Here, the British are implicated in a number of ways which are obvious and damning with respect to the fate of European Jewry in the coming years.
3. Examine the events in Palestine 1945 to 1948. Why, in your opinion did the United Nations propose the partition of Palestine? (2 pages)
After World War II, when the full extent of the horrors of the Holocaust had become apparent to the global public, the Zionist movement gained significant momentum. Upon the world's revelation that more than 6 million Jews had been sent to the gas chambers, the campaign to make Israel the Jewish national homeland earned the full sympathy and support of the United Nations, the United States and Great Britain. Moreover, the intense pressure which had come to be placed upon the world community with mounting violence between the Zionists, Arabs and British troops in the Palestenian territory would force the hand of the United Nations. Indeed, Great Britain, consistent with its irresolute behavior in the region, would look to remove its self from the question of Palestinian determinism. According to the Middle East Research and Information Project (MERIP) (2002), "the British requested that the recently established United Nations determine the future of Palestine. But the British government's hope was that the UN would be unable to arrive at a workable solution, and would turn Palestine back to them as a UN trusteeship." (MERIP, 1)
Certainly, this was not the intention of the UN nor was it the outcome. Quite instead, the UN established what it viewed as the only viable solution for a future of peace in the region and called for a partition of the territory into separate Jewish and Palestinian states. After sending an envoy to investigate the region's demands in 1947, the UN General Assembly voted in support of the partition, to the begrudging acceptance of the Zionist movement and the outright hostility of the Arab community. The latter viewed this as a validation of the Zionist movement, which it perceived as nothing more than a settlement community in historically Arab lands. The former viewed this as a point of entry with expectations that it could either diplomatically or militarily extend its borders at the appropriate time.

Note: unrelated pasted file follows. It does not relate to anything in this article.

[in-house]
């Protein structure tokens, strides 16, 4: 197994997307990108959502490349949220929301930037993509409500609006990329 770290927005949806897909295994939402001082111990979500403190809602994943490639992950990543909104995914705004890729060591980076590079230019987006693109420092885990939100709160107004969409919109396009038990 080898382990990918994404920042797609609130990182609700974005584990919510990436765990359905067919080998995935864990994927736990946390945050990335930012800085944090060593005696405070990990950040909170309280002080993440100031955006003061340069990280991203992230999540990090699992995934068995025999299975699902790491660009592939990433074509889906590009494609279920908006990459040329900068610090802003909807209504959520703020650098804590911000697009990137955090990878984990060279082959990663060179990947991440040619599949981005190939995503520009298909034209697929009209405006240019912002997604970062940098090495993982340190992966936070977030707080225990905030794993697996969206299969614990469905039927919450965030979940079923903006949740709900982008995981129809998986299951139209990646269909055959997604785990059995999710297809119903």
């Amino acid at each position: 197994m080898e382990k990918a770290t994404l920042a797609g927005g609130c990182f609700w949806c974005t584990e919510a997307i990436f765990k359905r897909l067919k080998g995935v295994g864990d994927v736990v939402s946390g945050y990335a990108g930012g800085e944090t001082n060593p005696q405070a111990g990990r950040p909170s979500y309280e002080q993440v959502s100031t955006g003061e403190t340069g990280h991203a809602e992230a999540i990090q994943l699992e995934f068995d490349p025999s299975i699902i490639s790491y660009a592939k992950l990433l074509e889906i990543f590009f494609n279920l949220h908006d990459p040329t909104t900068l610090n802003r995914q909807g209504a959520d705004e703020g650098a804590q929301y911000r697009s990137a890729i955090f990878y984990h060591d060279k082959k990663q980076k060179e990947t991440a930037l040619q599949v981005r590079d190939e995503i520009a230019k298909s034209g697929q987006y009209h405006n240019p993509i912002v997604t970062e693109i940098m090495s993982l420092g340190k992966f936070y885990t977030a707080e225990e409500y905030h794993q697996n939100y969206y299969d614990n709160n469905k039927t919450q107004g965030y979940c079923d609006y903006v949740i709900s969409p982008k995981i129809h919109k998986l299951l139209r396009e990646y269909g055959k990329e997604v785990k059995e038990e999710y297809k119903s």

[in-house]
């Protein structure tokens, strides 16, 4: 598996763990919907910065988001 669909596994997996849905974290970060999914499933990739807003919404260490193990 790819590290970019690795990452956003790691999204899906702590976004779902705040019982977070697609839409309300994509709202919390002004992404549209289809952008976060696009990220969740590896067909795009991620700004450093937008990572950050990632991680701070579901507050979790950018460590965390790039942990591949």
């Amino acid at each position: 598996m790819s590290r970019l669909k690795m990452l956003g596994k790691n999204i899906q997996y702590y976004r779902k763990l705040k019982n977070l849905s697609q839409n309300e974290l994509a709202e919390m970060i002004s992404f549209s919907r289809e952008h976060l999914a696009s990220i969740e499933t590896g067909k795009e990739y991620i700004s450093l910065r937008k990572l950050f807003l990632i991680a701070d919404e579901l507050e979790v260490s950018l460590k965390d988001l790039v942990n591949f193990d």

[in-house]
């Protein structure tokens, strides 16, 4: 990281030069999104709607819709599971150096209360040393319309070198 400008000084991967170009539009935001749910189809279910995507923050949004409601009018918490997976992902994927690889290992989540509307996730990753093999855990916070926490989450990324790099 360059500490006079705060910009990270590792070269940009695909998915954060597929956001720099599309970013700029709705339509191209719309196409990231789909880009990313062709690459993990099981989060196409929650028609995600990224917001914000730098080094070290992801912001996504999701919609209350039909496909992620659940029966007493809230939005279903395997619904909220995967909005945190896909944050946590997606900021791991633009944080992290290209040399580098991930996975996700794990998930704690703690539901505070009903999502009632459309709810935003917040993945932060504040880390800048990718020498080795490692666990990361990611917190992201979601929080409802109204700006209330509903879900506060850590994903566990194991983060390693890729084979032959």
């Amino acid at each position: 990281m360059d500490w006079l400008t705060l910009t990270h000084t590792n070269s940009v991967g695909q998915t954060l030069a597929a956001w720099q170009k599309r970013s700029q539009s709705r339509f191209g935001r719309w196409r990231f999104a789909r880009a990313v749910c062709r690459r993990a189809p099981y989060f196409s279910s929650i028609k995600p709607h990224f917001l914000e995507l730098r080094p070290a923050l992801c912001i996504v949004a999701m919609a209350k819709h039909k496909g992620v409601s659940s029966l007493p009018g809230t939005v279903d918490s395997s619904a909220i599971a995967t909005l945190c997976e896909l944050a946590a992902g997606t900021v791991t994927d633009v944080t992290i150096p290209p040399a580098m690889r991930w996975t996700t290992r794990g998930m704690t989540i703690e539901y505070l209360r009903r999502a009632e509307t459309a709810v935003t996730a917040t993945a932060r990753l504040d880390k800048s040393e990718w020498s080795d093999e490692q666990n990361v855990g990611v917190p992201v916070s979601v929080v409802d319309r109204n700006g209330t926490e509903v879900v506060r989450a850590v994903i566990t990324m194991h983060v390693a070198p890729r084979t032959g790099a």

With the Arab rejection of the partition plan, this time would arrive quite a bit faster than anticipated. MERIP reports that the Arab population significantly outnumbered the Jewish population but that expectations based on the events of World War II and the Holocaust were that massive numbers of Jewish immigrants would soon be arriving. Thus, the partition awarded the West Bank and Gaza Strip to the Palestinian people, leaving another 77% of the land to Jewish control. (MERIP, 1) When the Arab community revolted against this decision, increasingly well-armed and organized Zionist troops began to assume occupation of the lands awarded to them in the partition settlement. Sensing this as an indicator of the mounting tensions that would soon erupt in outright conflict, the last of the British troops left the territory, essentially conferring the land to Zionist control.
In 1948, Israel declared itself independent with the reluctant backing of the world community and, conversely, the outright condemnation of the Arab nations which surrounded it. (Rabinovich, 5) Upon its independence, Israel was promptly invaded by Egypt, Syria and Jordan, with the endorsement of Iraq, Lebanon and Saudi Arabia. Led by its first prime minister, David Ben Gurion, Israel emerged victorious against its aggressors and gained an even greater expanse of land for its statehood.
Research Essays: Iranian History
1. Life (Character Sketch) of Ayatollah Khomeini.
Born in 1902 in a small town in rural Iran, Rouhollah Mousavi Khomeini was reared by a family of religious scholars. Thus, he was raised in dedication to the principles of the Koran and the notion that these principles should define public and private life in Iran. In this regard, he would from a very young age be molded into the figure that would one day define Iran well into the present day. To this point, Khomeini may be even be said to have spent much of his life in preparation for this eventual role as the head of a religious revolution and the theocracy created thereafter. For the larger part, the first portion of his life would be spent in dedication to his Islamic studies. Accordingly, "Khomeini did not engage in any political activities during the 1930's. He believed that the leadership of political activities should be in the hands of the foremost religious scholars, and he was therefore obliged to accept the decision of Ayatollah Haeri to remain relatively passive toward the measures taken by Reza Shah against the traditions and culture of Islam in Iran." (ICS1, 1)